Jesus concluded by applying the illustrations. By using the title "Son of Man" Jesus may have been implying that the coming of the Son of Man that Daniel had predicted was in view (Daniel 7:13-14). That prophecy dealt with His coming in glory to rule. Elsewhere Jesus said He did not know the time of His return (Matthew 24:36). However, it would be unexpected because the exact day and hour were unknown, and His return would surprise many people (cf. Matthew 24:36; Matthew 24:42; Matthew 24:44; Matthew 25:13; Mark 13:32-33; Mark 13:35).
Peter’s question 12:41
Peter asked a clarifying question. He wanted to know if Jesus was aiming His warnings to be ready at the disciples alone or at the disciples and the crowd that was present and listening (Luke 12:1).
The importance of faithfulness 12:41-48
Faithfulness is important for disciples in view of the Lord’s return as well as readiness.
Jesus answered Peter’s question with one of His own. The answer to it gave Peter the answer to his question. Obviously the faithful and sensible steward pictures a disciple. Jesus’ question also taught that He would give such disciples authority over other servants of His in the future (i.e., in the kingdom). Evidently Jesus meant that faithful disciples would have authority over His other servants in the kingdom (cf. Luke 22:30; Matthew 19:28). It was common in Jesus’ day for some servants to have authority over other servants within a household (cf. Matthew 18:21-35). Jesus was speaking of the leaders of His servants.
The parable of the two servants 12:42-48 (cf. Matthew 24:45-51)
Leading disciples who faithfully serve their fellow servants of the Lord during His absence can count on receiving greater responsibility after He returns. These faithful disciples will become Jesus’ chief administrators in the kingdom (cf. Daniel 7:27). Authority in the kingdom is in view.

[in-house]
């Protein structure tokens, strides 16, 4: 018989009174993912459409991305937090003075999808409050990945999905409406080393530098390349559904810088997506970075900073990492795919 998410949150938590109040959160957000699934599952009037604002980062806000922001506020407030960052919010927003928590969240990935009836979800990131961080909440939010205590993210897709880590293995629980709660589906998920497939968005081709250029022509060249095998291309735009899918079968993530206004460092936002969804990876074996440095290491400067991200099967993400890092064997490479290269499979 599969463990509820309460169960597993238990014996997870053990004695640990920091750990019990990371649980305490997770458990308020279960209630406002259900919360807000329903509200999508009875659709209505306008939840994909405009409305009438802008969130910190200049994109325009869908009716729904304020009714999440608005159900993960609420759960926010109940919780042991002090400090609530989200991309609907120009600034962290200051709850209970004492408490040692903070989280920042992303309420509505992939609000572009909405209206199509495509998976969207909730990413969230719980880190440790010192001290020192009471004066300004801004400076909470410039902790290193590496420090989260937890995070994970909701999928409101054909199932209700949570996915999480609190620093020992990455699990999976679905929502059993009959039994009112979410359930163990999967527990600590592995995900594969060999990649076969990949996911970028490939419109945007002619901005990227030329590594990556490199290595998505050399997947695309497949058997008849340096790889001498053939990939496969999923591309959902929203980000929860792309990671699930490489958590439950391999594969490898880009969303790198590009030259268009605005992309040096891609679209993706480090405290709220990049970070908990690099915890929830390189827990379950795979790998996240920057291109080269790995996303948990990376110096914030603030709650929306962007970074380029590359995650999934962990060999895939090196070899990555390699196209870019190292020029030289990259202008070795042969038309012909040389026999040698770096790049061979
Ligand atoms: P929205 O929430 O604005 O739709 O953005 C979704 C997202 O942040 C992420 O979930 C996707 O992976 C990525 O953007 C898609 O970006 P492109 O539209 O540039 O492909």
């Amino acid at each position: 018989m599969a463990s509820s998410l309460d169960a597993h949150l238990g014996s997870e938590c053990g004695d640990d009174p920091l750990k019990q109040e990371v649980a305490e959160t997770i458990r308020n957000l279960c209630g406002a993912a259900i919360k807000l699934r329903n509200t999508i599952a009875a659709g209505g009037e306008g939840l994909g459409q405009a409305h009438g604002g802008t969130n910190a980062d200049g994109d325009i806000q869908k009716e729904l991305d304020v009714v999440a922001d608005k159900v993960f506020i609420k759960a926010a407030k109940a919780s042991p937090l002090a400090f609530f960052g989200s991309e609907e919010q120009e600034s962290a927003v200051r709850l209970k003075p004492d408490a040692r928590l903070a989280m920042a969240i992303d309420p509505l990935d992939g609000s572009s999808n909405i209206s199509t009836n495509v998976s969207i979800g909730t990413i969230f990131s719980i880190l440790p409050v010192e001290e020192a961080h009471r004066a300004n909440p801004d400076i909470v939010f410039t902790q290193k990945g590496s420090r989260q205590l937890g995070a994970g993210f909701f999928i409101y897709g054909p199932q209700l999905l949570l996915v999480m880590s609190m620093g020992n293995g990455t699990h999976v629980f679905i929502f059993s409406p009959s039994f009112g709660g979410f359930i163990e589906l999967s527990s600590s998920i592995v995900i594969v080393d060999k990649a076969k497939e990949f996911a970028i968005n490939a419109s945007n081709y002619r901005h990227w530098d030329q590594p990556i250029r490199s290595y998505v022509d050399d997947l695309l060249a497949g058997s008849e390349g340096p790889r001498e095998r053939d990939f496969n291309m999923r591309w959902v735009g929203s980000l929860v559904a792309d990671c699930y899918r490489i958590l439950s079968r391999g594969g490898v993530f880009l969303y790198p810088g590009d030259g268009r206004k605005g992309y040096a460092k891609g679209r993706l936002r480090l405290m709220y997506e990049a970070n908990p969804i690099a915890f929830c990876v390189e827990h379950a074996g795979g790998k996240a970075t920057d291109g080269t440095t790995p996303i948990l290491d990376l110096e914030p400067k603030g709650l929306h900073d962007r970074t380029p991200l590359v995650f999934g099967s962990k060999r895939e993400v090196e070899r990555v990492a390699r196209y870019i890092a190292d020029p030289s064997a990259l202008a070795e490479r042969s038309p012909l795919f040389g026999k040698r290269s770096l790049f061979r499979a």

However the disciple who disregards Jesus’ warnings to be ready for His return and who is unfaithful, abusive, self-centered, and self-indulgent will end up with unbelievers when Jesus returns. [Note: See Karl E. Pagenkemper, "Rejection Imagery in the Synoptic Parables," Bibliotheca Sacra 153:610 (April-June 1996):191-94.] The judgments at the beginning of the messianic kingdom immediately following the Second Coming are in view (Matthew 25:31-46). Since these disciples perish eternally they must correspond to the religious leaders of their day who are unbelievers. Their horrible end is appropriate since they had great privilege and great responsibility but failed in their duty.
Jesus clarified the standard by which He would judge these unfaithful servants. The extent of their knowledge of their Master’s will would affect their punishment (cf. Numbers 15:30; Deuteronomy 17:12; Psalms 19:13). Privilege increases responsibility (cf. Luke 11:29-32; Romans 2:12-13; James 3:1). This fact should not discourage disciples from discovering God’s will but should motivate us to maintain our faithfulness as we increase our knowledge. All God’s servants have a responsibility to know their Master’s will as fully as we can, since we are His servants, and to do it.
"This concern to admonish the leaders of the church also appears in Jesus’ farewell discourse the night before his death (Luke 22:24-38) and in Paul’s farewell address to the Ephesian elders (Acts 20:18-35). These passages mention various abuses of position by church leaders." [Note: Tannehill, 1:250.]
In view of the context Jesus’ reference to fire must be as a symbol of judgment primarily rather than purification, its other common signification in Scripture. He had just spoken of judging unfaithful disciples (Luke 12:45-48). Now He explained that one of the purposes of His incarnation was to bring judgment to the earth (cf. Luke 3:16). Perhaps Jesus wished this aspect of His ministry was taking place already because it would result in the purification of His people and would usher in the kingdom. However before Jesus’ judging ministry could begin, Jesus Himself would have to undergo judgment, which He pictured as baptism. It would overwhelm Him, but only temporarily. He would rise from it as a person experiencing water baptism rises out of the water. The prospect of His baptism (i.e., the Cross) distressed Him because it involved bearing God’s wrath for the sins of humankind.
John wrote that God did not send the Son into the world to judge the world (John 3:17). He meant at His first coming. When Jesus returns at His second coming He will exercise judgment.